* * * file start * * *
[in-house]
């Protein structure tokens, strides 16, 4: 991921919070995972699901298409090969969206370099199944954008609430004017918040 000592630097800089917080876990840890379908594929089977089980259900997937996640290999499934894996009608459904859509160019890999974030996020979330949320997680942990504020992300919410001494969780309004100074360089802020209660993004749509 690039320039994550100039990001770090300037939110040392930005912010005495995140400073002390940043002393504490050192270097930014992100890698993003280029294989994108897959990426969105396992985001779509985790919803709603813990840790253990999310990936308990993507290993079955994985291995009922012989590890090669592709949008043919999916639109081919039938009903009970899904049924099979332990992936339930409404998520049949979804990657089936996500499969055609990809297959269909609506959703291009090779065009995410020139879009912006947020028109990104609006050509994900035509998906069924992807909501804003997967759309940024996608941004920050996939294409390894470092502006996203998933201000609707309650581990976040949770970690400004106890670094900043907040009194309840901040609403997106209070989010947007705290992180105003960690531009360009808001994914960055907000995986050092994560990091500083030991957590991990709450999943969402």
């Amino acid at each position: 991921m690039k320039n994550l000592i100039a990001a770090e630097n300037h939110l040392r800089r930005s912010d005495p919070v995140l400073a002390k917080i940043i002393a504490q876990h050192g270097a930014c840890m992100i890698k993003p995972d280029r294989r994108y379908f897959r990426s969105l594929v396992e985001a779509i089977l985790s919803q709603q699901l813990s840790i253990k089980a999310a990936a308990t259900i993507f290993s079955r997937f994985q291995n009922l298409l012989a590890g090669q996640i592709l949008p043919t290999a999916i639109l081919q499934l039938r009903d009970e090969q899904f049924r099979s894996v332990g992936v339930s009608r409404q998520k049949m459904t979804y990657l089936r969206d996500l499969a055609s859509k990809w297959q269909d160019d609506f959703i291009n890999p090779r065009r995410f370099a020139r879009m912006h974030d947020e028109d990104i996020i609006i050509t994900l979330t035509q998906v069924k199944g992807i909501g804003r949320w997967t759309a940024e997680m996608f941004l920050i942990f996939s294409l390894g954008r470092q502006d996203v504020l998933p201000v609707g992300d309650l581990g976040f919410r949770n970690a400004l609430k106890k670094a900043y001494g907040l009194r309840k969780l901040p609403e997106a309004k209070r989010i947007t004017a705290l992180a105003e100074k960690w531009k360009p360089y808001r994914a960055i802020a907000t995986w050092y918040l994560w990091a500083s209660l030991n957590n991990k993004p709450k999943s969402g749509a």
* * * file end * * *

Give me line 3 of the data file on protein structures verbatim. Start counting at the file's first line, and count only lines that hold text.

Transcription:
């Amino acid at each position: 991921m690039k320039n994550l000592i100039a990001a770090e630097n300037h939110l040392r800089r930005s912010d005495p919070v995140l400073a002390k917080i940043i002393a504490q876990h050192g270097a930014c840890m992100i890698k993003p995972d280029r294989r994108y379908f897959r990426s969105l594929v396992e985001a779509i089977l985790s919803q709603q699901l813990s840790i253990k089980a999310a990936a308990t259900i993507f290993s079955r997937f994985q291995n009922l298409l012989a590890g090669q996640i592709l949008p043919t290999a999916i639109l081919q499934l039938r009903d009970e090969q899904f049924r099979s894996v332990g992936v339930s009608r409404q998520k049949m459904t979804y990657l089936r969206d996500l499969a055609s859509k990809w297959q269909d160019d609506f959703i291009n890999p090779r065009r995410f370099a020139r879009m912006h974030d947020e028109d990104i996020i609006i050509t994900l979330t035509q998906v069924k199944g992807i909501g804003r949320w997967t759309a940024e997680m996608f941004l920050i942990f996939s294409l390894g954008r470092q502006d996203v504020l998933p201000v609707g992300d309650l581990g976040f919410r949770n970690a400004l609430k106890k670094a900043y001494g907040l009194r309840k969780l901040p609403e997106a309004k209070r989010i947007t004017a705290l992180a105003e100074k960690w531009k360009p360089y808001r994914a960055i802020a907000t995986w050092y918040l994560w990091a500083s209660l030991n957590n991990k993004p709450k999943s969402g749509a």